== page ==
There, but for the grace of God

10 March 2009

Whilst I really struggle with the morality of awarding anyone a pension of over £700,000, I also struggle with the morality of how Sir Fred Goodwin, that failed chief executive of the Royal Bank of Scotland, is being treated as a ‘scapegoat’ for all the wrongs of our society’s approach to money. Sir Fred is just an example of how we have become obsessed with money and I wonder how many of those who have joined in the criticism of Sir Fred would themselves have passed up the opportunity to have legally obtained such a huge sum of money.

When a chap called John Bradford was imprisoned in the Tower of London some 450 years ago, he watched a prisoner being led out for execution and commented “There, but for the grace of God goes John Bradford”. In just one phrase, Bradford offered us a humble recognition that there is a capacity in each of us to get life wrong, a recognition which we retain in the proverb “there, but for the grace of God go I”.

It is a less attractive side of human nature to enjoy the failures and wrong doings of others and to take pleasure in their disgrace. John Bradford’s own execution had to be delayed because of the size of the crowd which had gathered to watch him burn to death for what was then the scandalous crime of being a protestant! Whilst today we don’t indulge in such barbarism, the desire to punish through public humiliation is still there in the government’s policy of ‘naming and shaming’ – a policy which is described in the Bible as “gloating over other men’s sins” and quite the opposite to any sense of love or justice.

In the face of so much that is wrong in our world and so much wickedness perpetrated by individuals, I do wonder whether we need to start our response by recovering that sense of ‘There, but for the grace of God go I”, for such humility is a sure foundation for goodness. Mercifully few of us are capable of committing any of the crimes which so dominate our headlines, nor do we have the opportunity to grab outrageous pensions, but which of us can claim to have got life absolutely right and to have never got it wrong? I rather suspect that there is a little something of Sir Fred in many of us and we will only really begin to solve the deep problems in our society when we recognise this inconvenient truth.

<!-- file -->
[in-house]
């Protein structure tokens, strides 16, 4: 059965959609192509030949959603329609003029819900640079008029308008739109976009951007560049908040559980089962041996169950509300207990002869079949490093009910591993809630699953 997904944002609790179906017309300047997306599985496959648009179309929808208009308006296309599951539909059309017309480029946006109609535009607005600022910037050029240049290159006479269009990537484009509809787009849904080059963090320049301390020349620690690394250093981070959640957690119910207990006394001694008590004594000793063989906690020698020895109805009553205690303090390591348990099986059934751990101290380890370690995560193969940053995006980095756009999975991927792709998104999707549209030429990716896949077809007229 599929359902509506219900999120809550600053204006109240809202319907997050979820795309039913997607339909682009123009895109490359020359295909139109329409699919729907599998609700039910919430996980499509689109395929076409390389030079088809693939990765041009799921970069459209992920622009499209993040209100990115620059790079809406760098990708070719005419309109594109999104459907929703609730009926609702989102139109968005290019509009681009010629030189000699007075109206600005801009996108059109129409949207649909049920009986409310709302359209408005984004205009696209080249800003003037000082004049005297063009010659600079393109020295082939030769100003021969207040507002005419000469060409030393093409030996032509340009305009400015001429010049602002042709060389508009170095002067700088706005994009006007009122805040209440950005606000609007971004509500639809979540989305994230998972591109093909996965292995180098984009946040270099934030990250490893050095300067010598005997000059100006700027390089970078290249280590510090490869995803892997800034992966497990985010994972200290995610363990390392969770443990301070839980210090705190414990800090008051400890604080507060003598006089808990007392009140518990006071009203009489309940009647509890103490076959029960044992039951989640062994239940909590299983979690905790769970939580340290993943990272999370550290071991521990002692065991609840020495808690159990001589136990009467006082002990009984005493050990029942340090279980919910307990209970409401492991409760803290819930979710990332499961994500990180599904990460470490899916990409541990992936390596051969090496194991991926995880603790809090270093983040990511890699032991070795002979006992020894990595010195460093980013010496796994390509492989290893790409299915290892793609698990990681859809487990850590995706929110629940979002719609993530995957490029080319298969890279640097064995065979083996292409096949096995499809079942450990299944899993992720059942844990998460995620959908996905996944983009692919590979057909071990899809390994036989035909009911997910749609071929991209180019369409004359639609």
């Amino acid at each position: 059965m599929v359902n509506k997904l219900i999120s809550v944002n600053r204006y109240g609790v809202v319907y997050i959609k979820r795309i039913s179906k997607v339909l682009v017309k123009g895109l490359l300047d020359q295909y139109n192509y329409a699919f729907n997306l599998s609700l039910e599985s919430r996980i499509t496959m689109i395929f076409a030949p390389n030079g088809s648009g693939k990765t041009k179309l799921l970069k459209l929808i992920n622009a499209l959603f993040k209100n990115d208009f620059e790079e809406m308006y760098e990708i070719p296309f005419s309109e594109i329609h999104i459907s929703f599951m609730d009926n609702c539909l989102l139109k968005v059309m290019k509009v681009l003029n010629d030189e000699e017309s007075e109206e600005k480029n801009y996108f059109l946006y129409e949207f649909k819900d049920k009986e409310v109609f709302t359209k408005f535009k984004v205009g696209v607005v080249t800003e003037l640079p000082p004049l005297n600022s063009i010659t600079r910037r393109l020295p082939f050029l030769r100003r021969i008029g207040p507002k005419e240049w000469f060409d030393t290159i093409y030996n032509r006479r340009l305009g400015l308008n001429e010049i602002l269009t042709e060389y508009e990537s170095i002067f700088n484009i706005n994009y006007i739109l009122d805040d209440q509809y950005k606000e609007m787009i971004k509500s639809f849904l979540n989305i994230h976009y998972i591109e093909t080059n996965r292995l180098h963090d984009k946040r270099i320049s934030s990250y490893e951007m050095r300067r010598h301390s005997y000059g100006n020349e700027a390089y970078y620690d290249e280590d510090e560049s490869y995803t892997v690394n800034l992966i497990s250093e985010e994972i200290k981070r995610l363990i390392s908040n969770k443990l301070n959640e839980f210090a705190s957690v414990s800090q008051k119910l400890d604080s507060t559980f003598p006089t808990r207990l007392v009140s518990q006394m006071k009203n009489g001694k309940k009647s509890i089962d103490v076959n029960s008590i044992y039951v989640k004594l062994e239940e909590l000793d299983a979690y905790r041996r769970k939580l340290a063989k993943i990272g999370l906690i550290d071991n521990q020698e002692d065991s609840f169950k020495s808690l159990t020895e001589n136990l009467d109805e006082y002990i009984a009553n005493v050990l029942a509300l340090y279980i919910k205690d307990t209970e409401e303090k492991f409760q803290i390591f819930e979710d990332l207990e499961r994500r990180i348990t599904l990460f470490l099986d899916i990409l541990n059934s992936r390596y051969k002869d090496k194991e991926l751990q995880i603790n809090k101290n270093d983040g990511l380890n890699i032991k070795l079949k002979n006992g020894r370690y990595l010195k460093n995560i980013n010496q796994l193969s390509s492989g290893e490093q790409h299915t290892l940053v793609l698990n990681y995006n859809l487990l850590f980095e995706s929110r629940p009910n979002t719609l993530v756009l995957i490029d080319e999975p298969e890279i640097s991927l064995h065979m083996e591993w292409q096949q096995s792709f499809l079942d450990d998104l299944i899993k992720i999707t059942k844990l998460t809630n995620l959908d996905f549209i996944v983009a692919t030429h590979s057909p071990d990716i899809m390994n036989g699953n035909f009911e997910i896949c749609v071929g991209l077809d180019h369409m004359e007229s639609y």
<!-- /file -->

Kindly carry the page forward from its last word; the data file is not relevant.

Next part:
Christmas is coming

20 December 2008

One of the things I love about Christmas day is that for just a few hours there is a different pace to life.  The shops shut, commerce is suspended, lorries are off the road and there is a pause in the rush and bustle of life.   Christmas continues to hold the attention not just of our own country, but of many, many countries across the world.

During a school visit, I was recently asked what does Christmas mean to me.  I found that the answer came quite easily as, for me, Christmas is about possibility – it is about the possibility of God.   There is no proof about God because of the Christmas story.  Angels, shepherds, wise men, gifts and a manger are much enjoyed details about a far bigger question. A question which is there each and every time we hold a newborn baby – what are the possibilities for this child?  Few of us who are parents or grandparents cannot but have been thrilled at encountering all the possibilities contained within the fragility and vulnerability of a new member to our family.

The birth of Jesus offers the same experience, but he is also wrapped in a belief that through this child we encounter the possibilities of God – possibilities which embraced love, peace, gentleness, kindness, forgiveness and hope.  I think that this is why so many people continue to be attracted to this baby of Bethlehem, for these possibilities are the very ones we hope to find in our own lives.  During this Christmas time, congregations in churches will swell and I suspect that many of those unfamiliar with church will come to sing carols and mouth unfamiliar prayers because they are drawn to the services by the reality that we all want these sorts of possibilities to be part of our lives as well.

Christmas is an invitation for us to renew ourselves in the possibilities of love, of peace, of gentleness, of kindness, or forgiveness and of hope that they may become the stuff of our lives as well.  I hope and pray that the qualities of life celebrated in this baby of Bethlehem will become ours, not just for a few hours each year, but for each and every day.

Originally published in the Cleethorpes Chronicle